We’ve already talked about the release of WatchKit on the iOS 8.1.1 update, but now that it’s been a couple days since the official launch, it seems that the WatchKit may be the only new thing you’re getting.
According to Gordon Kelly’s article for Forbes, “ Apple’s iOS 8 Crisis Continues with New Update Controversy,” the latest update for iOS 8 is a disappointing release. He quotes several users’ complaints on forums and help sites, including:
AJ DO commented that “iOS 8.1.1 does absolutely nothing to fix bugs or improve performance” while Bill Johnson remarked that “So far….it didn’t help the WiFi problem. Still need to put it in the freezer to get 10 minutes out of the wifi.” Continuing the theme, fellow Forbes contributor Jim Gorzelany said “Still can’t get my 4S back on wi-fi–this is nonsense.”
These concerns are mirrored elsewhere. The official Apple Support Communities board has a number of newthreads with users pointing out issues after installing iOS 8.1.1 and the famous‘iOS 8 Wi-Fi problems’ thread which has been around since the original launch of iOS 8 is now 82 pages long.
In addition to seemingly not providing he fixes users have been waiting for, many of which Kelly has covered in previous posts, the update seems to have introduced new issues as well:
[R]eader rhonin noted...“Safari seems smoother but now I have a bug with the copy/define not wanting to turn off…Wifi seems better but looks like it pushes the 5 band and dumps the 2 band. Mini 2 runs hot on games that it didn’t before.”
These issues are another installment in what is becoming an anthology of iOS 8 issues, and is a disappointment to those who have been eagerly waiting for fixes. The operating system is much less popular than its predecessor iOS 7; Kelly notes that iOS 7 had 80% of users willingly updating after its release, whereas iOS 8 has yet to convince more than 50% to update.
Christina Bonnington at Wired calls the iOS the “buggiest release to date.” She goes on to describe the method behind conclusion, citing the numerous updates as evidence that the iOS 8 system is just so problematic that patches are required at an alarming rate:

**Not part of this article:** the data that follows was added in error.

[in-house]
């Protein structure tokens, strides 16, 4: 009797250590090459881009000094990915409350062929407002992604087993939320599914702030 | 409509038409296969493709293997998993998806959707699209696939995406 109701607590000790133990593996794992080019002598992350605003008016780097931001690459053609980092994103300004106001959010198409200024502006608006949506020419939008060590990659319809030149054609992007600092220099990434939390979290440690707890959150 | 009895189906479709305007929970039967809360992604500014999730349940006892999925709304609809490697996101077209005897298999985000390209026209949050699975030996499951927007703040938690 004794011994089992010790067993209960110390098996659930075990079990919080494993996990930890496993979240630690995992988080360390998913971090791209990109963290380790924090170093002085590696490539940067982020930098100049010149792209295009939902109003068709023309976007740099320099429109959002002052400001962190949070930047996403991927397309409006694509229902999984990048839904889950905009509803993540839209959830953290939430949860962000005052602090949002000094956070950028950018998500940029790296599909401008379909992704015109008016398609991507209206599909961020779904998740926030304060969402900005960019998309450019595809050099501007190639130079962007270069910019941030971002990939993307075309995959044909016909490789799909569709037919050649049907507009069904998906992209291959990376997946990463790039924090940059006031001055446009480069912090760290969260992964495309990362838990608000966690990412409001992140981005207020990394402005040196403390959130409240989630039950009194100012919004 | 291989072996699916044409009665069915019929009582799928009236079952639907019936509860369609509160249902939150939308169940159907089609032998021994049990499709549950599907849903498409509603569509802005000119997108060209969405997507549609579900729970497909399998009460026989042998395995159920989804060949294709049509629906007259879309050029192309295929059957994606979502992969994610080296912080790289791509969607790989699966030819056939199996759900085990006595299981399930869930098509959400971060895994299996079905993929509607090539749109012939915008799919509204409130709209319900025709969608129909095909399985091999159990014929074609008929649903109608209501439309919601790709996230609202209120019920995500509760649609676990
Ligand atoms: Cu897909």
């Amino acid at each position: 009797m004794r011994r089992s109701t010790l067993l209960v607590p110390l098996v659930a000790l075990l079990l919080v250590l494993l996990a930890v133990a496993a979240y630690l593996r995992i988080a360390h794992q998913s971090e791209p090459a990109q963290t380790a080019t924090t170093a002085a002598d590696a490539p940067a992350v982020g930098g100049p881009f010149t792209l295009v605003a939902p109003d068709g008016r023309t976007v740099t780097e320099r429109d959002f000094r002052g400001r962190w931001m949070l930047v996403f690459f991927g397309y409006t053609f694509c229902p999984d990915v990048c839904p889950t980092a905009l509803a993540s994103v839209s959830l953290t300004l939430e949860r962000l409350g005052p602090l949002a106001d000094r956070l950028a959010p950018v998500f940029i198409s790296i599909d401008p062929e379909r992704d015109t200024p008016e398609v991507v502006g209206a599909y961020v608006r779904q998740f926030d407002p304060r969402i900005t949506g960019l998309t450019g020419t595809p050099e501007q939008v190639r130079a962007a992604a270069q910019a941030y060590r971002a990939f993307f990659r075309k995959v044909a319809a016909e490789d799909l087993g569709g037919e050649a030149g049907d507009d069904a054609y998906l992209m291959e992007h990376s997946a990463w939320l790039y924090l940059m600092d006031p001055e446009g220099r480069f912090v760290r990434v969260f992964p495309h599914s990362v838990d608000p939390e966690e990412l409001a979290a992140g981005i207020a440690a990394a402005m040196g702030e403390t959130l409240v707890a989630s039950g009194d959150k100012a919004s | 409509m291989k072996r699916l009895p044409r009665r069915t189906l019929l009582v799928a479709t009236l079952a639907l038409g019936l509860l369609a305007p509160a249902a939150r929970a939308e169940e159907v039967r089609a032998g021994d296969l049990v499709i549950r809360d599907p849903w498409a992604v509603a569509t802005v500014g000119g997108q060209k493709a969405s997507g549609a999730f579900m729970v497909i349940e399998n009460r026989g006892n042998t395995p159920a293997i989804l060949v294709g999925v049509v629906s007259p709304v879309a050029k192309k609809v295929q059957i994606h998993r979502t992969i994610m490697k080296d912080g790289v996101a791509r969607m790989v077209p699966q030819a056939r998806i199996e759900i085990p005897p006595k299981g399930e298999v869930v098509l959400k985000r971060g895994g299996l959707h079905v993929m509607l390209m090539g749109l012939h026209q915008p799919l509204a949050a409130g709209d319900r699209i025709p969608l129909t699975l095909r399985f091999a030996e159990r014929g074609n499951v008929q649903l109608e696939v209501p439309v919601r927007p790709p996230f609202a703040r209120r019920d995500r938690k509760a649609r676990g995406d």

About a month and a half into iOS 8: We’ve had four updates (8.0.1, 8.0.2. 8.1, and 8.1.1), and we’re officially at 23 listed bug fixes through iOS 8.1. But with iOS 8.1.1, which just went live Monday, Apple doesn’t site specific bug fixes, but rather a general “This release includes bug fixes, increased stability and performance improvements for iPad 2 and iPhone 4s.” It’s not a leap to assume that “bug fixes,” plural, refers to at least two to three fixes, and that stability updates to older iOS devices could bring that number to at least five. That officially makes iOS 8, thus far, the buggiest iOS yet.
So what’s the explanation for these bugs, especially for the OS that currently makes up about half of the smartphone market?
While the iOS might be buggy, it may have never been expected to be flawless. It's easy to just point the finger and blame Apple, to accuse them of laziness. However, it's not uncommon for brand new things to need fixes to get up and running. Often, making something innovative requires a lot of beta testing and patches before it reaches its most complete, whole form, and that may be what’s causing the OS’ issues. Bonnington says that iOS 8 is Apple's "most complex, advanced iteration yet," and, along with the large array of hardware that Apple now boasts, may be the reason for so many updates:
Instead of a singular iPhone on one carrier, Apple now sells four iPhone models and supports six; sells five iPad models and supports eight; and it sells the fifth-generation iPod touch, too. On top of that, the iPhone and iPad are available on hundreds of different carriers worldwide.
Bonnington continues, hypothesizing:
Throwing new hardware and software out at the same time, as Apple does with iOS and iPhone launches, is potentially great for users and sales, but adds more variables to the mix for developers and testers who have to make stuff “just work,” [Matt Johnston, chief strategy officer at app testing and analytics firm Applause] says. Some have posited that if Apple slowed up its yearly production cycle, unbundling the launch of a big new OS with a big new piece of hardware, Apple could do a better job of preventing bugs from sneaking into final builds. But that could impact Apple’s competitiveness in the fast-paced mobile market.
What do you think? Would you rather have less launches if they worked better? Separate launches for devices and updates? We’re interested to hear your thoughts.